Nobody can deny that the face of watch retailing has changed over the past ten years. The four big groups behind some of the biggest brands in the business: Swatch Group, Richemont, LVMH and Kering (ex-PPR) have invested heavily in what this Franco-centric industry likes to refer to as “boutiques”. The interest for the groups is obvious: the hefty margins paid to retailers, which can account for up to half the retail price of the watch, are funnelled back to the groups instead. In turn, however, the groups have to finance the entire retail operation themselves for each brand. As a kind of “win-win” compromise, many mono-brand stores are operated by local retailers for the brands.
But multi-brand retailers still need the big brands from the big groups to pull in customers. And they often have to take these brands on the condition of stocking other brands from the same group. The independent brands are therefore left to compete with others for the remaining space. At the bottom of the pecking order, the smaller independent brands are finding it increasingly difficult to enter conventional retail channels, with the more adventurous looking for entirely new ways of reaching out to customers.
Romain Gauthier faces an additional challenge in selling his high-end timepieces. Although the brand is popular and retailers are keen to stock it, his target customers are less keen to be seen shopping in such stores and thus remain out of reach.
Pop-up stores – from fashion to high-end watches
Capitalising on the proximity to the customer, a concept as old as the market stall, Chanel has adapted the idea of the pop-up store from the fashion industry for selling its iconic J12 collection. But the brand aimed high, settling for nothing less than the location of the luxury Le Printemps department store nestled under the glass pyramid of Le Louvre, the most-visited museum in the world. The luxury goods department of Le Printemps in the commercial area of the museum allows tourists to meet their two main reasons for visiting Paris: culture and luxury shopping.
The store was open for three months over the summer of 2014 and was dedicated exclusively to the brand’s timepieces. Chanel have not given any hint of the success of the operation, but Le Printemps at the Louvre expects its revenues to top €20 million this year. And the Louvre expects attendance to increase by 30% over the next ten years. Chanel’s pop-up store is therefore unlikely to remain an exception, especially with other watch brands already present in the Carrousel du Louvre.
“The biggest challenge for us is not designing or producing watches or movements. It is selling them,” says Pierre DuBois, co-CEO of the independent watch brand Pierre DeRoche. With a production of around 250 watches per year, the brand is finding it increasingly difficult to tap the existing retail network.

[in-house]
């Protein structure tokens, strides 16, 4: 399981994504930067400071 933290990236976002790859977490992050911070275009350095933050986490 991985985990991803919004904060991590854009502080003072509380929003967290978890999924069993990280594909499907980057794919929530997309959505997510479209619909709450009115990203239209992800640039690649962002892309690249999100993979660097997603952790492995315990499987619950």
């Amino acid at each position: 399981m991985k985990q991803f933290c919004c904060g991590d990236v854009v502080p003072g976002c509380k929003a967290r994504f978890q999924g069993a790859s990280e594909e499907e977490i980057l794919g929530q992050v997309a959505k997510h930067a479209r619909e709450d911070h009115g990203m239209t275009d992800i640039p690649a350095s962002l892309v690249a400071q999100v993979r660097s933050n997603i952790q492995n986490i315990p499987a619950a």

On the occasion of its tenth anniversary, Pierre DeRoche inaugurated an exhibition at a unique new type of retail location on the shores of Lake Geneva. Far from the bustling centre of Geneva, in an 18th century building complete with its own natural spring, Roman Buchi has set up an exhibition and retail space with a club atmosphere near the lakeside village of St. Prex. Here he sells his own jewellery designs and selected other brands, including Pierre DeRoche. “Brands & Roman”, as the young enterprise is called, offers visitors and members of its own Club B&R the chance to view the exhibits in a relaxed atmosphere away from the hustle and bustle of Geneva and Lausanne.
You have to consciously visit the place, of course, which discounts any possibility of passing trade. But visitors can expect an eclectic mix of items from handcrafted shawls, and vintage cameras to artwork, watches and jewellery designed by Mr Buchi himself.
The rebel’s club
Hautlence is taking a more mono-brand approach with a view to setting up Hautlounges, where visitors can immerse themselves into the brand. Like monobrand stores but without the expense, such clubs offer an exclusive environment for a brand to portray itself as it wishes. This is all the more important for a brand such as Hautlence, which has just reinvented its image, asking its customers and fans to “Cross the Line” and show a rebellious streak – something that may be frowned upon in a more traditional retail setting.
With the dominance of the big groups set to continue for some time to come, such novel approaches may take on an ever-greater importance in watch retailing. The spoils will be reaped by brands like those above who have taken the risk and sought out alternative solutions to this problem.